Take a look at the media. They talk a lot about “successful” people. The same goes for the social circles we run in. You hear someone referred to as successful. By and large, when that word is used, it’s referring to someone doing well financially.
Last weekend my wife and I had to attend a family function in Cabo. While the others were either spinning their wheels in the spa or chasing a little ball around a golf course hoping that others falsely mistook them for a PGA professional due to their top-notch gear and attire, I found a secluded portion of the resort and got busy reading. I only have so much time, and I’m going to make the most of it. On this occasion, I was reading Shoe Dog by Phil Knight. Phil Knight is the founder of Nike, which of course, is a great business “success” story.
It’s a truly fascinating book, and the history of Nike is really quite remarkable. As much as I loved hearing the story of how a great American brand was born and developed, I felt tremendous sadness and found myself incredibly conflicted as I read through the last section of the book. In this section, Knight discusses the death of his oldest son Matthew when he was in his early 20s. Throughout the book, Knight briefly and delicately touched on the idea that his relationship with his son was strained. If one read between the lines, it was clear that it was because at each turn in life, Nike’s survival and growth was chosen over time with family. For Phil Knight, night after night and weekend after weekend was spent at the office or at athletic events doing all of the things necessary to grow the company.
Putting it simply, family was sacrificed in lieu of building a “successful” business an in turn personal financial “success.”
The Definition of Success is Wrong
The problem with this definition of success is that it doesn’t account for the most finite and precious resource of all: time. Rather is encourages tunnel vision, pushing us to relentlessly focus on money and its pursuit rather than those things that will provide the most value in our lives.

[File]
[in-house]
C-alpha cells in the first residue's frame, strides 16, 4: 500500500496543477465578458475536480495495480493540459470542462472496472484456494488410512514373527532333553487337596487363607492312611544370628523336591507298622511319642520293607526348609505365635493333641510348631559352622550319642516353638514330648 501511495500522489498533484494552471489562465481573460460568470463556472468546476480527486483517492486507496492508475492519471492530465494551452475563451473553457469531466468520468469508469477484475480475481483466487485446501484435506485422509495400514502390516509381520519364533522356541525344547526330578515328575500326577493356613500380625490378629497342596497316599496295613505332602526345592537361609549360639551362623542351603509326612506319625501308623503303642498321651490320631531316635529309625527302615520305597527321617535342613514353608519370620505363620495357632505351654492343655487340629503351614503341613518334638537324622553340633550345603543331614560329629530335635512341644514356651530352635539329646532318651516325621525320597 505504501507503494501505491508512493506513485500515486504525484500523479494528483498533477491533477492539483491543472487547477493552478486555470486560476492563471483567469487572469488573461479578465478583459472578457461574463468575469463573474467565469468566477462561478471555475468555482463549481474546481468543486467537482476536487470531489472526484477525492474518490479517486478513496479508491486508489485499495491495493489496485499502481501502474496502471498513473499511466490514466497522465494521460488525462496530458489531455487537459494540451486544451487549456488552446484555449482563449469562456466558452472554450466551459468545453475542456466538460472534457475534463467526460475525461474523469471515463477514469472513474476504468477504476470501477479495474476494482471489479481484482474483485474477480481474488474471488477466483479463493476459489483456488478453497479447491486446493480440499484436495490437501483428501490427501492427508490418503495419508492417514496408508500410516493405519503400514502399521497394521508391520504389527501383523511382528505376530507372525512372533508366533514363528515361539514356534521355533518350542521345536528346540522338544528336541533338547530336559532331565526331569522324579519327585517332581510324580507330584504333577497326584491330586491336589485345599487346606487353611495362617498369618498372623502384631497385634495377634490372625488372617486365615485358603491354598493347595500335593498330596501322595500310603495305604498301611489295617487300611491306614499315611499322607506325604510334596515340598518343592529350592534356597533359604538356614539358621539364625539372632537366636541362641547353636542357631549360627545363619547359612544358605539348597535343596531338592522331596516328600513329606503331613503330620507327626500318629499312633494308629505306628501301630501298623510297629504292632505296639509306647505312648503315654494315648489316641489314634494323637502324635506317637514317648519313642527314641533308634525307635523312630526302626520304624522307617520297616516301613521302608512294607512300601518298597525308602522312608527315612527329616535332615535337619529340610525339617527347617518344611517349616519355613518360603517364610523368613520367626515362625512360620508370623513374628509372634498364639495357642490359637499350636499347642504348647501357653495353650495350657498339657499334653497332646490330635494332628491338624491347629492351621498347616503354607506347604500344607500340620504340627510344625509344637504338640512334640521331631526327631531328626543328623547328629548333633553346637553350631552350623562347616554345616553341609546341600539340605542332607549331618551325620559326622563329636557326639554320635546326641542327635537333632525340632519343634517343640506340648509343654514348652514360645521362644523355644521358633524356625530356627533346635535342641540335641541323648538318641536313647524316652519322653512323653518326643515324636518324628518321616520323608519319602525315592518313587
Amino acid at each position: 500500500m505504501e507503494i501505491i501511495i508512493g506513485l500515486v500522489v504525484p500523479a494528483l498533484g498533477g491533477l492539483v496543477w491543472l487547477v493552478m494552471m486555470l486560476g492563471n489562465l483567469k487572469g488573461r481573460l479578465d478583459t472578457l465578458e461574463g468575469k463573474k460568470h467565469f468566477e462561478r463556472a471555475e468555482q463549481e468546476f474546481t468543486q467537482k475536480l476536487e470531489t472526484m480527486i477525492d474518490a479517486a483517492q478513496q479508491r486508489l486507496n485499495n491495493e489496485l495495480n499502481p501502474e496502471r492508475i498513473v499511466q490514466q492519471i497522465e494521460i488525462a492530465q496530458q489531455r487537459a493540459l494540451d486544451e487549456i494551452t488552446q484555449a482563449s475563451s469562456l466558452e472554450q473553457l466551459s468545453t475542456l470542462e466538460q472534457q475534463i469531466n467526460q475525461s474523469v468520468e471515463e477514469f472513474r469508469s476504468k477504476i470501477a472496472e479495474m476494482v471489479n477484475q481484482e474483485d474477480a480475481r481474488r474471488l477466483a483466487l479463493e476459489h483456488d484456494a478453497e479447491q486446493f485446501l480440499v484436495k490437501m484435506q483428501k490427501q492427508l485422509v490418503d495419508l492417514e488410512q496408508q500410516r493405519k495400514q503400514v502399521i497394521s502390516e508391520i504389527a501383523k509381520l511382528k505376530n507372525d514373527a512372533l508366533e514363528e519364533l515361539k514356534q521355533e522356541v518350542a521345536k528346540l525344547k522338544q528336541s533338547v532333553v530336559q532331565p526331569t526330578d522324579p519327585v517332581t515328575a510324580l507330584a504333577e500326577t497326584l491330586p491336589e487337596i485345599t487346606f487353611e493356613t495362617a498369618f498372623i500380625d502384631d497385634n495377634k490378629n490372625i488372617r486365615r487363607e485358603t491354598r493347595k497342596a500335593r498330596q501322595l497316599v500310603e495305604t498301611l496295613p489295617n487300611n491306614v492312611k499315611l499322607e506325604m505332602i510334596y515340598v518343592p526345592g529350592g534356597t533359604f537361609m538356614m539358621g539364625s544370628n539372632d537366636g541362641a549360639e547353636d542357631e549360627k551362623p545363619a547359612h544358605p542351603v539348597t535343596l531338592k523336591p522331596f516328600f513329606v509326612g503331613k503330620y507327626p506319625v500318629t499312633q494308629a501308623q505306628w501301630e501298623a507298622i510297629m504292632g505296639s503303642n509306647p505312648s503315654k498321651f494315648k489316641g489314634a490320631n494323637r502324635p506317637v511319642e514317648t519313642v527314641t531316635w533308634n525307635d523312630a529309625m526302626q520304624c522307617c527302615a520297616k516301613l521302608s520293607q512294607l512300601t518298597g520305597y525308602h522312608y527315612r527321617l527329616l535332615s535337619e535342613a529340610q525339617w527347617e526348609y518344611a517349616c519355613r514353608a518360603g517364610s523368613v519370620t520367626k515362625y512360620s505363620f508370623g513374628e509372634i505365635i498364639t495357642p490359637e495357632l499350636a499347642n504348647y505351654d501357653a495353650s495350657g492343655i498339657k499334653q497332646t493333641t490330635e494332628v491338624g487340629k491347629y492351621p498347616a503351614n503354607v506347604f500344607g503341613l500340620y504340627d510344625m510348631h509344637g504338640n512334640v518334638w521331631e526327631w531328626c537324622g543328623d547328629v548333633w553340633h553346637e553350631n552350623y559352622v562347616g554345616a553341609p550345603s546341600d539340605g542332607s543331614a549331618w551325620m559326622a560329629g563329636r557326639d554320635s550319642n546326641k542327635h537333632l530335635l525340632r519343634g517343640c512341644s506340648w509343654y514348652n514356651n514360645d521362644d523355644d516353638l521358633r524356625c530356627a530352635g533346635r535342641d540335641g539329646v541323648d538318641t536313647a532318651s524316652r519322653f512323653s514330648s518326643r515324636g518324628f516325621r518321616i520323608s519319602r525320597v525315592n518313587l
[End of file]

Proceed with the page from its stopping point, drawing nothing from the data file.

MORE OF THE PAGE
I myself have fallen into this trap – because I craved comfort. I spent far too much of my life believing the false narrative that money = success = comfort. And yes, money does provide some comfort, but that comfort is short-term and fleeting.
As true leaders – leaders in the real sense of the word, not simply those that are at high levels of an organization – we must redefine what our definition of success is.
How Real Leaders View Success
Success is about being the best we can be. It’s about the process. It’s about the daily grind. Whether you have an IPO or spend your career in a cubicle, it’s not about the number in your bank account or the aesthetics – it’s about how much you do with what you’ve got, and how aggressively you pursue your goals.
Let’s be clear. This is hard to do. The world defines success differently. The media certainly does. Our friends and family probably do. But leaders don’t blindly follow the world. Leaders live lives detached from the world. They rely on that perspective to dictate their actions. They make their own judgement and initiate their own actions.